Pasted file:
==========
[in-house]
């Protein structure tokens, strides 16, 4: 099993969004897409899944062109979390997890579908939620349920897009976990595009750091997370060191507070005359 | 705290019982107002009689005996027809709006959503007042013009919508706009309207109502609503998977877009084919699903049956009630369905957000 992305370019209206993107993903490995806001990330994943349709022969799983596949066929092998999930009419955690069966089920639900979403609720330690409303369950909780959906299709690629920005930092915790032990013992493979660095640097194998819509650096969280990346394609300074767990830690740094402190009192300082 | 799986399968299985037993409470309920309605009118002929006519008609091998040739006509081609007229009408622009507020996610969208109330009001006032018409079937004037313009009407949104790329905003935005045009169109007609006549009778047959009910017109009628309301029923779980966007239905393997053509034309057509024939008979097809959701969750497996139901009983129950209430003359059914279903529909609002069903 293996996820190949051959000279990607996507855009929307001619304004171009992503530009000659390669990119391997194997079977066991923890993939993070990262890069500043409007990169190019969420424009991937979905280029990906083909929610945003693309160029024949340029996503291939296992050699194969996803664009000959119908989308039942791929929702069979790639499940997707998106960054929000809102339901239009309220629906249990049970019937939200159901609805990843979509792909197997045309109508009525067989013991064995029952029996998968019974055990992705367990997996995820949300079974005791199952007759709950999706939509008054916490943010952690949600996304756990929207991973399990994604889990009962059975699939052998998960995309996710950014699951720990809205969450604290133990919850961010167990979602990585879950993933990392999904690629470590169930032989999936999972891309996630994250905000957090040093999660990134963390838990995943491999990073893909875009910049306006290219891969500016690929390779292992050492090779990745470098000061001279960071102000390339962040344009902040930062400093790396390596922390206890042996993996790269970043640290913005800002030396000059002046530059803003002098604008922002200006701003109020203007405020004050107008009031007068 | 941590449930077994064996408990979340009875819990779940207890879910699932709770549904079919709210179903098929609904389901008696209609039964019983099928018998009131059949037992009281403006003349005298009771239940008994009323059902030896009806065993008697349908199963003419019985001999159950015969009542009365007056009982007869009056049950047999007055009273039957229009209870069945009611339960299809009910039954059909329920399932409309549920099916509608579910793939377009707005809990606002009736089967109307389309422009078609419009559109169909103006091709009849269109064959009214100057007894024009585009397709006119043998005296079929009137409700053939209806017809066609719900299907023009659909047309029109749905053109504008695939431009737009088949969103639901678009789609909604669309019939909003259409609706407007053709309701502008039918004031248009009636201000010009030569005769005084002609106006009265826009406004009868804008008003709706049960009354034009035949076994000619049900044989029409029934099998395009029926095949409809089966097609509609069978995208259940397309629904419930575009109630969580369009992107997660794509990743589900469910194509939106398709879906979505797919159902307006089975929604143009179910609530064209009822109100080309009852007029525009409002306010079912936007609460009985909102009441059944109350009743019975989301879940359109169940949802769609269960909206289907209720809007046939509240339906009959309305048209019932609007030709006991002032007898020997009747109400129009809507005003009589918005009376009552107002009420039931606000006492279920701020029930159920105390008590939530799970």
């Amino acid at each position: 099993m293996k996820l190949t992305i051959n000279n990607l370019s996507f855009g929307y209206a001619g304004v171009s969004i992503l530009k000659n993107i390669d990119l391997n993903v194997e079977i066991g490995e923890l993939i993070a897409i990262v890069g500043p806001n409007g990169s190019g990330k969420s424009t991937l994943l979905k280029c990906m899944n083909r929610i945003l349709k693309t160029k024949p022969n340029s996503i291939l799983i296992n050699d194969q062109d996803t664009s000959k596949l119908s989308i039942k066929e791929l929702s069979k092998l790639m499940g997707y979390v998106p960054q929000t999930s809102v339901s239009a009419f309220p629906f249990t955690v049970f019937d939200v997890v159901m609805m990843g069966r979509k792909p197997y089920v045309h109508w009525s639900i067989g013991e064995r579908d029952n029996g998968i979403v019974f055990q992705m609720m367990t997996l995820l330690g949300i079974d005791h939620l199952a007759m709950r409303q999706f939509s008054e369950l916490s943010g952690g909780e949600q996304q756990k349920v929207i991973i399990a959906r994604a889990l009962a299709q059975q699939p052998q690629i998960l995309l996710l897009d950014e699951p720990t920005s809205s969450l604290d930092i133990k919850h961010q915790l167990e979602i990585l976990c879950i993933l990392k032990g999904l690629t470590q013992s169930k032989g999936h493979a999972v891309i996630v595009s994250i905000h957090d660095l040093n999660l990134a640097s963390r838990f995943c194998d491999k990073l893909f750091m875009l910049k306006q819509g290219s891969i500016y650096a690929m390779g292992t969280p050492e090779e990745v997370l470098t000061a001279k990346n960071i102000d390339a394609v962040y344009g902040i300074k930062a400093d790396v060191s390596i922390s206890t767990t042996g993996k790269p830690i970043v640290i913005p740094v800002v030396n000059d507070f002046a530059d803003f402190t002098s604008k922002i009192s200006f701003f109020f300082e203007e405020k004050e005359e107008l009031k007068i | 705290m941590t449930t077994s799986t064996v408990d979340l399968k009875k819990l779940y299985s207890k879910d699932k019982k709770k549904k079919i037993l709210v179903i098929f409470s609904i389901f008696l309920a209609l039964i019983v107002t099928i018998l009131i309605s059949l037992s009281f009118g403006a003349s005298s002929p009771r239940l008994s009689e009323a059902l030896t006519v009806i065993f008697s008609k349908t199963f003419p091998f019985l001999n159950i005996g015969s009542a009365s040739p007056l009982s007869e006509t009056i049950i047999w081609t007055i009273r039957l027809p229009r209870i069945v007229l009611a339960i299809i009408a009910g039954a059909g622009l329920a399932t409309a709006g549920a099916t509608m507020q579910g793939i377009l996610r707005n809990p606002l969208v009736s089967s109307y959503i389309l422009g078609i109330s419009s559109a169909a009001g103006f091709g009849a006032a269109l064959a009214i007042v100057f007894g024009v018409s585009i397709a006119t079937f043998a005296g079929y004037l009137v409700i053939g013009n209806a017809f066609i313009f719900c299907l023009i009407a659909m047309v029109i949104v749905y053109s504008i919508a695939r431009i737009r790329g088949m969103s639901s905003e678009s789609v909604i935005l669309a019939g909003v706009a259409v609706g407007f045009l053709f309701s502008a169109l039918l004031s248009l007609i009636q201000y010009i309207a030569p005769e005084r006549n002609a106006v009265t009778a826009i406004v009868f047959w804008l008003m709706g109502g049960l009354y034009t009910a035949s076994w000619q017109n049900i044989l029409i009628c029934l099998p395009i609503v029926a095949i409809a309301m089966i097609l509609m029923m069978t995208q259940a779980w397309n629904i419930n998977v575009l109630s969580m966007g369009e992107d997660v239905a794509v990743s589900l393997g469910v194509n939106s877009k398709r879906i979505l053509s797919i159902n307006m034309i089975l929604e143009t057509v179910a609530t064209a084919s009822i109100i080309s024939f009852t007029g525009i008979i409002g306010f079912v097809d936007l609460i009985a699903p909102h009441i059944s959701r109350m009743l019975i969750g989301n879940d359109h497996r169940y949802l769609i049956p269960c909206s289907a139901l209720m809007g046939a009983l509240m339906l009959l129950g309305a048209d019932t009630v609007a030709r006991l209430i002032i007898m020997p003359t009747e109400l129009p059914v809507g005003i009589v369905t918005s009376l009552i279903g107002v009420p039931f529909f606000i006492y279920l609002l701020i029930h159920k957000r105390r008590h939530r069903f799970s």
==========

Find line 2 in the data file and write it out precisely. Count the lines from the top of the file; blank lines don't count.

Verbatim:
């Protein structure tokens, strides 16, 4: 099993969004897409899944062109979390997890579908939620349920897009976990595009750091997370060191507070005359 | 705290019982107002009689005996027809709006959503007042013009919508706009309207109502609503998977877009084919699903049956009630369905957000 992305370019209206993107993903490995806001990330994943349709022969799983596949066929092998999930009419955690069966089920639900979403609720330690409303369950909780959906299709690629920005930092915790032990013992493979660095640097194998819509650096969280990346394609300074767990830690740094402190009192300082 | 799986399968299985037993409470309920309605009118002929006519008609091998040739006509081609007229009408622009507020996610969208109330009001006032018409079937004037313009009407949104790329905003935005045009169109007609006549009778047959009910017109009628309301029923779980966007239905393997053509034309057509024939008979097809959701969750497996139901009983129950209430003359059914279903529909609002069903 293996996820190949051959000279990607996507855009929307001619304004171009992503530009000659390669990119391997194997079977066991923890993939993070990262890069500043409007990169190019969420424009991937979905280029990906083909929610945003693309160029024949340029996503291939296992050699194969996803664009000959119908989308039942791929929702069979790639499940997707998106960054929000809102339901239009309220629906249990049970019937939200159901609805990843979509792909197997045309109508009525067989013991064995029952029996998968019974055990992705367990997996995820949300079974005791199952007759709950999706939509008054916490943010952690949600996304756990929207991973399990994604889990009962059975699939052998998960995309996710950014699951720990809205969450604290133990919850961010167990979602990585879950993933990392999904690629470590169930032989999936999972891309996630994250905000957090040093999660990134963390838990995943491999990073893909875009910049306006290219891969500016690929390779292992050492090779990745470098000061001279960071102000390339962040344009902040930062400093790396390596922390206890042996993996790269970043640290913005800002030396000059002046530059803003002098604008922002200006701003109020203007405020004050107008009031007068 | 941590449930077994064996408990979340009875819990779940207890879910699932709770549904079919709210179903098929609904389901008696209609039964019983099928018998009131059949037992009281403006003349005298009771239940008994009323059902030896009806065993008697349908199963003419019985001999159950015969009542009365007056009982007869009056049950047999007055009273039957229009209870069945009611339960299809009910039954059909329920399932409309549920099916509608579910793939377009707005809990606002009736089967109307389309422009078609419009559109169909103006091709009849269109064959009214100057007894024009585009397709006119043998005296079929009137409700053939209806017809066609719900299907023009659909047309029109749905053109504008695939431009737009088949969103639901678009789609909604669309019939909003259409609706407007053709309701502008039918004031248009009636201000010009030569005769005084002609106006009265826009406004009868804008008003709706049960009354034009035949076994000619049900044989029409029934099998395009029926095949409809089966097609509609069978995208259940397309629904419930575009109630969580369009992107997660794509990743589900469910194509939106398709879906979505797919159902307006089975929604143009179910609530064209009822109100080309009852007029525009409002306010079912936007609460009985909102009441059944109350009743019975989301879940359109169940949802769609269960909206289907209720809007046939509240339906009959309305048209019932609007030709006991002032007898020997009747109400129009809507005003009589918005009376009552107002009420039931606000006492279920701020029930159920105390008590939530799970």